As has been discussed, both servo motors 22 and 52 and encoders 30 and 54 along with the output of load cell 24 and temperature sensor 68 are all connected to and/or controlled by computer 26. According to one embodiment, a controller or a computer 26 which has been found to be suitable includes a 80286 processor running at 12 MHz, and which samples the inputs from load cell 24, temperature sensor 68 and the collar position (encoder 58) at a rate of 12,500 samples per second with a resolution accuracy of 16 bits. Of course, a faster or larger computer could be used to obtain even more exact results. Form these sampled inputs and the data relevant to the physical parameters of the apparatus such as travel distance, the velocity of the carriage as it moves along rod 18, the total "shearing area", and the gap between rod 18 and collar 64 it will be appreciated that viscosity of the sample under test can be readily computed. Other parameters that may be computed include shear stress, shear rate, yield stress, apparent viscosity @ 2500 sec, and the degree of non-Newtonianism. It will further be appreciated that various of the computed or monitored parameters may be displayed as graphs on screen 72 or computer 26. In addition, the computer may be programmed to provide step by step instructions to an operator of the equipment.
The testing of a sample of printing ink could typically proceed as follows. After first turning the system on, the operator will be prompted by an instruction step appearing on display screen 72 to load an existing test sequence by identifying name or I.D. number, or to create a test sequence by using built in test generation menus. The operator then opens the enclosure, secures a rod 18 having a selected diameter and a selected surface via quick disconnect 22A and 22B and puts the ink sample onto the rod immediately above collar 64. The operator then closes the enclosure. The computer will then ascertain that the enclosure doors were actually opened and closed, that a rod is in place, and that the temperature is within a proper range, etc. Once the enclosure 10 is closed, and the computer has verified the test setup, rod 18 is coated with the ink sample by controlling servo motors 22 and 52 so as to move the collar up about 3/4 of an inch while slowly rotating the rod. This process ensures uniform dispersal of the ink sample around the rod 18 and collar 64. The apparatus is then operated so as to precoat rod 18 by activating servo motor 52 and moving the collar upwards to spread the test sample uniformly across the surface of the rod. Urethane wipers 67 then close around rod 18 as servo motor 52 moves collar 64 down toward the bottom of the rod again to further spread the test sample across the surface of rod 18. After the rod is precoated, the temperature of the sample is measured by temperature sensor 68. If the temperature is within a predetermined range, the test will continue. If not, the test is delayed until the proper temperature range is achieved. Once the temperature of the test sample is within the predetermined limits, servo motor 52 then moves collar 64 from a bottommost starting point with a precise and preselected velocity to top point. During the travel time, the strain on the strain gauge load cell and the temperature of the sample under test is sampled 12,500 times per second. Once the movement of collar 64 is complete, the shear rate and shear stress is computed and the carriage is returned to the bottommost position.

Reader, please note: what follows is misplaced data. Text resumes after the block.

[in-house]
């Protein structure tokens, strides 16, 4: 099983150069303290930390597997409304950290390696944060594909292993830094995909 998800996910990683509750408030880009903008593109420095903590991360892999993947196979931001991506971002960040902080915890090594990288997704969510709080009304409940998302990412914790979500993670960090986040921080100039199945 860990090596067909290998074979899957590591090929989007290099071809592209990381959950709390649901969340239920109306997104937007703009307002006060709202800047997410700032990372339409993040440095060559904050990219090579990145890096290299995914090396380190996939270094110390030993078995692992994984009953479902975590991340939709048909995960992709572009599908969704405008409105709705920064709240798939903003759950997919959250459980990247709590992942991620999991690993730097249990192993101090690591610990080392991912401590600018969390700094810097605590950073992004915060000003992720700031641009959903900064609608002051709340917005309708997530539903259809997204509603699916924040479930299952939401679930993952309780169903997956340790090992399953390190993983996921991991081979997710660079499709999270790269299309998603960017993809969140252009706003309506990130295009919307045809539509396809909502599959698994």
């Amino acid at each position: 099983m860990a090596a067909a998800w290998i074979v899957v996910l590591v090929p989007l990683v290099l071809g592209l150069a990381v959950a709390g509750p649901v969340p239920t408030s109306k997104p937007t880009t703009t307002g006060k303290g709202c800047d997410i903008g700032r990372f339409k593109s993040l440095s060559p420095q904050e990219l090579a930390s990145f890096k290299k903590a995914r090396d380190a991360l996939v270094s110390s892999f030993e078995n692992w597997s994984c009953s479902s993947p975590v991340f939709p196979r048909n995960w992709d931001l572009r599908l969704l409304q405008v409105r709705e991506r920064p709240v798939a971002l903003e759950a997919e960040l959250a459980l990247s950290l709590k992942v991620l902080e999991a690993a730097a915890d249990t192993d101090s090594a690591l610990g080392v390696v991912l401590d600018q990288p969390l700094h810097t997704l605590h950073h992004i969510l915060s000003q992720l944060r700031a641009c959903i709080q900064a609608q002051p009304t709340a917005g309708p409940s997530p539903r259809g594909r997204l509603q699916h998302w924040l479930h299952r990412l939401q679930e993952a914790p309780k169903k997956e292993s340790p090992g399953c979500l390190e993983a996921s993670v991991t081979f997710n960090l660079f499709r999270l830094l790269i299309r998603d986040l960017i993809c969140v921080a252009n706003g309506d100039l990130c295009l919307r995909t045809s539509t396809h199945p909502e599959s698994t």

To assure accuracy of the test results, it will be appreciated that a programmed test sequence may require the collar to move up and down the rod several times at the same or different rates of travel.
It is further noted that the prior art falling rod type viscometer required the elongated rod to be carefully oriented in a vertical position prior to being allowed to free fall. However, it is believed that since the servo motor 52 precisely controls the relative speed between rod 18 and collar 64, and precisely measures the strain between the rod and its support resulting from the pulling or shearing force of the test sample on the rod, that the apparatus of the present invention will provide acceptable results even if rod 18 was mounted at some angle, including horizontally.
Thus although there have been described herein particular embodiments of the apparatus and method for determining the viscosity of liquid materials such as printers ink, it is not intended that such specific references be considered as limitations upon the scope of this invention except in so far as is set forth in the following claims.
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|International Classification||G01N33/26, G01N11/14, G01N33/32|
|Cooperative Classification||G01N11/14, G01N33/26, G01N33/32|
|European Classification||G01N33/32, G01N11/14|